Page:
THE BLOG
04/28/2008 03:02 pm ET Updated May 25, 2011

John McCain's White Supremacist Problem

One would have to strain to be shocked that a racist ad is finding its way out of the bowels of conservativism in North Carolina. For political observers from the 1980s and 1990s will remember that Senator Jesse Helms was a master of using divisive tactics inject race into just about everything he did outside of brushing his teeth -- whenever he wasn't straining through the holes in the sheet he was wearing to see his Jefferson Davis emblazoned toothbrush.

Yet, racism for electoral gain obviously did not go away with Helms' retirement from politics. And neither has Republican timidity in doing anything to control the extreme elements in the party--or their base if you will. So once again, just as other conservatives sat idly by and claimed Jesse was just being Jesse, now John McCain throws his hands up in the air as if there is nothing he can do when a racist ad is run by the North Carolina GOP against Barack Obama:

ABC NEWS' Bret Hovell and Russell Goldman report: Sen. John McCain said Thursday that if elected president -- and becomes the de facto head of the GOP -- he would not demand a change in the leadership of the North Carolina Republican Party despite condemning its plan to air an ad attacking Sen. Barack Obama, D-Ill, and his controversial minister.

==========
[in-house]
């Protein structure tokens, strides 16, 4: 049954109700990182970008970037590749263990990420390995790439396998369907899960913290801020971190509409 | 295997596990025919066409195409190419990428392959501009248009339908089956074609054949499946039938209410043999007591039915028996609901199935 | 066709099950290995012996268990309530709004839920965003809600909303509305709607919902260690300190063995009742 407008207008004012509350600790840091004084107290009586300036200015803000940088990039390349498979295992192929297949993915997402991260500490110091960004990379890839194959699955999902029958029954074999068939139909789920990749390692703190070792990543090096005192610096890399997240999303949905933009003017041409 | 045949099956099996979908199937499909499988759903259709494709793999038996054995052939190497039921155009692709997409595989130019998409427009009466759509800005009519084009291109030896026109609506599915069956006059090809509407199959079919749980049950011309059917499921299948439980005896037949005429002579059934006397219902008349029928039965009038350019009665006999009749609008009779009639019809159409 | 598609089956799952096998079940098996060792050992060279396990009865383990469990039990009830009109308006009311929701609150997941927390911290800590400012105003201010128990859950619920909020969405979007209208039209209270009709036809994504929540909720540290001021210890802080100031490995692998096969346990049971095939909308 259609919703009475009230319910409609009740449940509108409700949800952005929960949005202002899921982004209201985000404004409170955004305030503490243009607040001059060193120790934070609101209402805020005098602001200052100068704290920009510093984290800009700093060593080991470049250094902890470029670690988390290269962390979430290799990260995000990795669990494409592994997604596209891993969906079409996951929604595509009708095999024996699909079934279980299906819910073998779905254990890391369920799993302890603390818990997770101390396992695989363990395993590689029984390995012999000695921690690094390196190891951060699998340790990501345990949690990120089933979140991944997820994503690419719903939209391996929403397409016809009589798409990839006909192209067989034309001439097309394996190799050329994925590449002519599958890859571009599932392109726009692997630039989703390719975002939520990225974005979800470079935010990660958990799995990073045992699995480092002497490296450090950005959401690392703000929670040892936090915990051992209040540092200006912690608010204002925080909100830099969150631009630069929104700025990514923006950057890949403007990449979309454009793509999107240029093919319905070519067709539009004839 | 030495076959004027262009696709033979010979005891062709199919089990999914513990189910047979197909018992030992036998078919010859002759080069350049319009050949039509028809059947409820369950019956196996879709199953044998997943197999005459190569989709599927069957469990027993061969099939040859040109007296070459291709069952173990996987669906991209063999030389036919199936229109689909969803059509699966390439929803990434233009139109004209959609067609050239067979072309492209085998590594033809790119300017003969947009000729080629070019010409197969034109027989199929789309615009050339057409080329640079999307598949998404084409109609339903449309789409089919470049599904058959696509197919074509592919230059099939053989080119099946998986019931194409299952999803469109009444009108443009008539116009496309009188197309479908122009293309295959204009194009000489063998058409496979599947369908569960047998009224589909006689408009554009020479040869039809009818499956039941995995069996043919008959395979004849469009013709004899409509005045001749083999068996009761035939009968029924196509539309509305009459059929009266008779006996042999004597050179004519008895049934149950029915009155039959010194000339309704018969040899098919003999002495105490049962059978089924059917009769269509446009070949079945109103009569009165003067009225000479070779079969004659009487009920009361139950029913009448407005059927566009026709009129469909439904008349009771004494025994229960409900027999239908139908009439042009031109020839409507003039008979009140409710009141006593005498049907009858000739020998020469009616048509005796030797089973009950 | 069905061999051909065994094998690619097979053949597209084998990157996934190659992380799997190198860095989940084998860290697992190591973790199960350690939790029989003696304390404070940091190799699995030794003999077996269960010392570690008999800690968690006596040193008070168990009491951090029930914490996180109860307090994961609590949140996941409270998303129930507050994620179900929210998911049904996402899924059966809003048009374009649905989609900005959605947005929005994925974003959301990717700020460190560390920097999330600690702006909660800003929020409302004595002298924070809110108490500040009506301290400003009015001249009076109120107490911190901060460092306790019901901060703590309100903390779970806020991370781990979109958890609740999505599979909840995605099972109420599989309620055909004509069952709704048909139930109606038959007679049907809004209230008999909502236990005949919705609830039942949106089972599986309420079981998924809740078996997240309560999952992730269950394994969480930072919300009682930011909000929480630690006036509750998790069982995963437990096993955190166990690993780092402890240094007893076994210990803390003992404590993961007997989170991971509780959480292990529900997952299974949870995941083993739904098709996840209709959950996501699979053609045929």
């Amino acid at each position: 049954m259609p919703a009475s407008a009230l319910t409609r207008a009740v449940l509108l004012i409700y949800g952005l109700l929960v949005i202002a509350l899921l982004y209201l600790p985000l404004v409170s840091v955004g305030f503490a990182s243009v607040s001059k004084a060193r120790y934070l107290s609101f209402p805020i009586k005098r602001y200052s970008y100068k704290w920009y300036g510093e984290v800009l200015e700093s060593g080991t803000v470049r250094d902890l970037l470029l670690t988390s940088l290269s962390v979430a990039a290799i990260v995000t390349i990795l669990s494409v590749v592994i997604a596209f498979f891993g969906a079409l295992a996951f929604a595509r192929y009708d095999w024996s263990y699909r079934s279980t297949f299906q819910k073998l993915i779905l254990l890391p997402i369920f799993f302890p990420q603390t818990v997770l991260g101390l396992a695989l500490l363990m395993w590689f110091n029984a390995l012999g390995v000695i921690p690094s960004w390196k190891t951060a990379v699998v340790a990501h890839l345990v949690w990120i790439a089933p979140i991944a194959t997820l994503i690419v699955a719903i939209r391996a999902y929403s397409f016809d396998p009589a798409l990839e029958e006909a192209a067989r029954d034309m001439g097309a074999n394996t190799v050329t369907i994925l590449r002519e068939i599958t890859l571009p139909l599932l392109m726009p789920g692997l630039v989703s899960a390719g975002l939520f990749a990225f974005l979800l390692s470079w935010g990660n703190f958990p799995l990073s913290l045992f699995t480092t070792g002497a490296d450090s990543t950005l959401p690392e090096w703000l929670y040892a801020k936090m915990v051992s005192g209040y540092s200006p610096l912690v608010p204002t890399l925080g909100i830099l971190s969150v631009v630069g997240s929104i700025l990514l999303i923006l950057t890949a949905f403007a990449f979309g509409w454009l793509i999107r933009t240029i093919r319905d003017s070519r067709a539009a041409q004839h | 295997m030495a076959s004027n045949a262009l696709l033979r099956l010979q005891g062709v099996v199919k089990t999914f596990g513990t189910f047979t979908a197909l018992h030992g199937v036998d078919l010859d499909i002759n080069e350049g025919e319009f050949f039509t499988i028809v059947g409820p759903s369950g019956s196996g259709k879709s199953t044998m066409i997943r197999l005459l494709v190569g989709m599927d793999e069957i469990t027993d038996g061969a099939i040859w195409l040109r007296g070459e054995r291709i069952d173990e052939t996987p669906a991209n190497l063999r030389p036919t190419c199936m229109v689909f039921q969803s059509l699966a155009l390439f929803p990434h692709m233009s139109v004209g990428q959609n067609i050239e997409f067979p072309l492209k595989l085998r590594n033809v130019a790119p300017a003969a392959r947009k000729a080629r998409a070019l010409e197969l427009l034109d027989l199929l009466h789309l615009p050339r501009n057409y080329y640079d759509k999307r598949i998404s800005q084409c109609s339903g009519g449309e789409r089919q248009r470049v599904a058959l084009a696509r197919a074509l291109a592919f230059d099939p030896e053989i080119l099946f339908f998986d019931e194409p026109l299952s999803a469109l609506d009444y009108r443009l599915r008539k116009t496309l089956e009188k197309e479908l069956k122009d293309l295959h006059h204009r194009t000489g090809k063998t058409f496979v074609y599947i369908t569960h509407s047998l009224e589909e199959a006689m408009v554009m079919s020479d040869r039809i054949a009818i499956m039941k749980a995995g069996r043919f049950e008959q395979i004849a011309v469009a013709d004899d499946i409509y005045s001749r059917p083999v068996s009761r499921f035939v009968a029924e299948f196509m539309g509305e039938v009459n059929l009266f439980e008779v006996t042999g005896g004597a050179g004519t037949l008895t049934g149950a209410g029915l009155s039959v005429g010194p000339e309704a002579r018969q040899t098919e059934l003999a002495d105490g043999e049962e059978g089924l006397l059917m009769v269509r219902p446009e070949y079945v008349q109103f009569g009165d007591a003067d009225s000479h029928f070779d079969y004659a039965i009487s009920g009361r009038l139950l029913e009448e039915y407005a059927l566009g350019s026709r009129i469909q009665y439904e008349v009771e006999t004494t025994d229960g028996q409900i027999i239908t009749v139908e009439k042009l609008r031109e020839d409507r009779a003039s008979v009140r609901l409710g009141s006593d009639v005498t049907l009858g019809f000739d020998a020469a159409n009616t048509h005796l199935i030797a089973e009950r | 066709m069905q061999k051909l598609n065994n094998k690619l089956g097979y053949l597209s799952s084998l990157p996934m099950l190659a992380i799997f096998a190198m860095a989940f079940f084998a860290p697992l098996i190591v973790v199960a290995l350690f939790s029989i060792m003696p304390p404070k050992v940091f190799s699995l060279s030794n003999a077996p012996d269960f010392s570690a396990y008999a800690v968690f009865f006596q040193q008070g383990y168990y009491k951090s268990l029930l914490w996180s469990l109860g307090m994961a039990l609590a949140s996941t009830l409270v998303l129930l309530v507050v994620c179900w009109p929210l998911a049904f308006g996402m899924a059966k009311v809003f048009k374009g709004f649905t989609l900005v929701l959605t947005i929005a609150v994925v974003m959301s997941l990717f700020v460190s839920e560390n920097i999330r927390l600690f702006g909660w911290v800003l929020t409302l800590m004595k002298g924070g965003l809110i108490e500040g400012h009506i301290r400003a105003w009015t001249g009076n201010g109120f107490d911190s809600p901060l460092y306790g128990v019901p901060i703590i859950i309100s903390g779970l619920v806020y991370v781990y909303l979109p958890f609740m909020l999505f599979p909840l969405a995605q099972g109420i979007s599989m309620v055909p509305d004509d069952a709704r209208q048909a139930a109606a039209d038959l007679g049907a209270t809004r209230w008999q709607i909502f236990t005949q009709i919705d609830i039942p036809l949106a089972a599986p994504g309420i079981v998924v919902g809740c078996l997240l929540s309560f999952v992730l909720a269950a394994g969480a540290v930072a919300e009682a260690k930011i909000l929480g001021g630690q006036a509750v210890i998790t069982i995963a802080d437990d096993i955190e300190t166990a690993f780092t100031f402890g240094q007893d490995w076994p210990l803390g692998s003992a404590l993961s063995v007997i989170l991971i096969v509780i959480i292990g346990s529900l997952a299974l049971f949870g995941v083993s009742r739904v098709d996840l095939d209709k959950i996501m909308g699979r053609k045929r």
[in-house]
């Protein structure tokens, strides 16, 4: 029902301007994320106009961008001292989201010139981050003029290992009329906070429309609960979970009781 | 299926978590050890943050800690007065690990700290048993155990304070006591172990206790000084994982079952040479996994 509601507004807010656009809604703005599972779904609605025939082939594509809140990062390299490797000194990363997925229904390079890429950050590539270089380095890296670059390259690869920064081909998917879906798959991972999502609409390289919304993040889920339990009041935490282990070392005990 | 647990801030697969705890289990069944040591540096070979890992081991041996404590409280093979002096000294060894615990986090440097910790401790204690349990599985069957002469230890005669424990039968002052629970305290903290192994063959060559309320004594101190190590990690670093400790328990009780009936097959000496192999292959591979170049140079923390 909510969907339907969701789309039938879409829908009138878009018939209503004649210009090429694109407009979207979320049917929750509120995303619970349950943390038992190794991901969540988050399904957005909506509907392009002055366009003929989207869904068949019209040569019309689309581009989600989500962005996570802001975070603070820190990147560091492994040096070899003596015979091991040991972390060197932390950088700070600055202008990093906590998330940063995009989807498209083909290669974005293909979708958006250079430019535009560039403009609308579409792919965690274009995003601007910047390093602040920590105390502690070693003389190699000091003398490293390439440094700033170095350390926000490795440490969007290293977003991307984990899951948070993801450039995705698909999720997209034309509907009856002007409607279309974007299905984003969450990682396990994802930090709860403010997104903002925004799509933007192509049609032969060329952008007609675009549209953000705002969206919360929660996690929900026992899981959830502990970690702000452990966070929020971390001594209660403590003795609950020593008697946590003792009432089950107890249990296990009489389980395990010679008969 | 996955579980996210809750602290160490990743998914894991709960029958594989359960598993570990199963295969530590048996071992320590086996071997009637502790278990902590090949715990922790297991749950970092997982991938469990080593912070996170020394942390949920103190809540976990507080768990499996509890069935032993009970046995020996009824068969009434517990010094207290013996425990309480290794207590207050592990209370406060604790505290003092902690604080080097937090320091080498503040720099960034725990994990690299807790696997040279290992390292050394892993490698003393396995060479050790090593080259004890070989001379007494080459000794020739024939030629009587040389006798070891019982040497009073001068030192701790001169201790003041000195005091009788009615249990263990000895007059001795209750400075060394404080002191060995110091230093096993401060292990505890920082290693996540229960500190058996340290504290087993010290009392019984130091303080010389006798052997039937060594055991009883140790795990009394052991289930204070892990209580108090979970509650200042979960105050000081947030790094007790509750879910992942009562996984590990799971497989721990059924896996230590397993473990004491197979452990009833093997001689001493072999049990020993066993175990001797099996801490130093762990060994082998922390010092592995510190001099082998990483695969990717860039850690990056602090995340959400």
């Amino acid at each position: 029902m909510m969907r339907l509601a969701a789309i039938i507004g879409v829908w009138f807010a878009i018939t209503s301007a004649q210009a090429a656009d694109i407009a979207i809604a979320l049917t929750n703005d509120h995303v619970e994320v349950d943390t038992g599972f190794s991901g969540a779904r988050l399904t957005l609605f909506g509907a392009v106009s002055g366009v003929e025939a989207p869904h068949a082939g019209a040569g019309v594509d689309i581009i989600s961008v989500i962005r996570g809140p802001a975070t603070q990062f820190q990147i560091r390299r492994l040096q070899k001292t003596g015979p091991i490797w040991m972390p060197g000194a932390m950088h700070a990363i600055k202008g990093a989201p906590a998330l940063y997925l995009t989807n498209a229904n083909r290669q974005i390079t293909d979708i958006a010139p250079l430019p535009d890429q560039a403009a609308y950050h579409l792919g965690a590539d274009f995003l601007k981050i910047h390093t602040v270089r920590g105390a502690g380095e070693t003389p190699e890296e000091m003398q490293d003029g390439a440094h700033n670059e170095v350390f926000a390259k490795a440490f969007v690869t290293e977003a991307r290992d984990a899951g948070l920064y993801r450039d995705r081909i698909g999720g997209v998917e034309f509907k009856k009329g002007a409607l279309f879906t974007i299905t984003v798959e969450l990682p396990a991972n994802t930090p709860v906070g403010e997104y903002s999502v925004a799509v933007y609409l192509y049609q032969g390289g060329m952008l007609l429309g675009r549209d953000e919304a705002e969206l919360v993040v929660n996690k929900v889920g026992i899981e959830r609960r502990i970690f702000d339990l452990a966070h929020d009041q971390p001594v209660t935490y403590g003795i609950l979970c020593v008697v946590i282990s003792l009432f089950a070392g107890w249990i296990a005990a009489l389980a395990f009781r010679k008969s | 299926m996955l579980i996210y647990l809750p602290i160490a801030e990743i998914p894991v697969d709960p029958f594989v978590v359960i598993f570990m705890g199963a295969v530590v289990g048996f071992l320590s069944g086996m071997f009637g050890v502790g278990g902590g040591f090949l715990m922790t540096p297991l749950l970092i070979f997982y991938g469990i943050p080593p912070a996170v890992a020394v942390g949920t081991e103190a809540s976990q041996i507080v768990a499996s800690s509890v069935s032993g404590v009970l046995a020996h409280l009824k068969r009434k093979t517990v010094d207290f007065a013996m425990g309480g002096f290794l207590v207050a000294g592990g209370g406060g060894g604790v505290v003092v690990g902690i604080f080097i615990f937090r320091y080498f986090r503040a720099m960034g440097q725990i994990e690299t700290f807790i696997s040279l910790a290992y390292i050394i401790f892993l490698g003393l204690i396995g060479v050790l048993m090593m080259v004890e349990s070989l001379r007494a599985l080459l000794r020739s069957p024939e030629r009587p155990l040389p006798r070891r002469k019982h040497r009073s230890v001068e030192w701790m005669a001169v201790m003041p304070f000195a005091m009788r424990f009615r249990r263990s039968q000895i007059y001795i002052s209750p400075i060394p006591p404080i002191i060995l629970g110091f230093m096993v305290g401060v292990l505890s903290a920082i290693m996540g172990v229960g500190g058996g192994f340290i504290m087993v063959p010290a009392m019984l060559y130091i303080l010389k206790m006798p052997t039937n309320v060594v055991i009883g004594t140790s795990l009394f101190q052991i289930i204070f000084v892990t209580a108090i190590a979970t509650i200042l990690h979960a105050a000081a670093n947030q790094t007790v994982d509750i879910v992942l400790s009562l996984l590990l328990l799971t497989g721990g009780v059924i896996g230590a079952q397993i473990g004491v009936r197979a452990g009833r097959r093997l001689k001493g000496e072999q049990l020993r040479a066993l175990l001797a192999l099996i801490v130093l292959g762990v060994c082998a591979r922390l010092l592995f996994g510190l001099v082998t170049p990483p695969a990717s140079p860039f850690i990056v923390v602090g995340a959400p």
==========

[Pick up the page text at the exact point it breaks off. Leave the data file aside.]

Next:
It's good to know where the Senator stands on this issue (at least today). In my book, The Real McCain: Why Conservatives Don't Trust Him And Why Independents Shouldn't, I recount McCain' questionable past on issues of race his entire career. From the many years he rejected a Martin Luther King Jr. holiday (pretty much the entire 70s and 80s) to his serial flip-flops on the Confederate Flag in 2000 (which he admits he did for political reasons -- no way, not you Johnny!) to his close association with a white supremacist named Richard Quinn, who found himself hired as a political advisor by McCain in 2000 (and still is from what I can tell) after openly praising David Duke (he called him a "maverick") selling t-shirts praising the assassination of Abraham Lincoln and writing/editing for a magazine (Southern Partisan) that reminded us that slave masters just really weren't all that bad.

That's The Real McCain for you. Now I'll be waiting for the media to do their job and report on his close association with a white supremacist just as they have every aspect of Barack Obama's life. While not overly sanguine, I do have hope that some of the more responsible voices in the press, who as of late have been pointing out McCain's dangerous temper and penchant for not understanding who we're fighting abroad, will continue to show the courage to stand up to the McCain Machine.

Cliff Schecter is the author of The Real McCain: Why Conservatives Don't Trust Him And Why Independents Shouldn't. For only $10, you can buy it and keep both John McCain and Cliff's 18-month old son in diapers.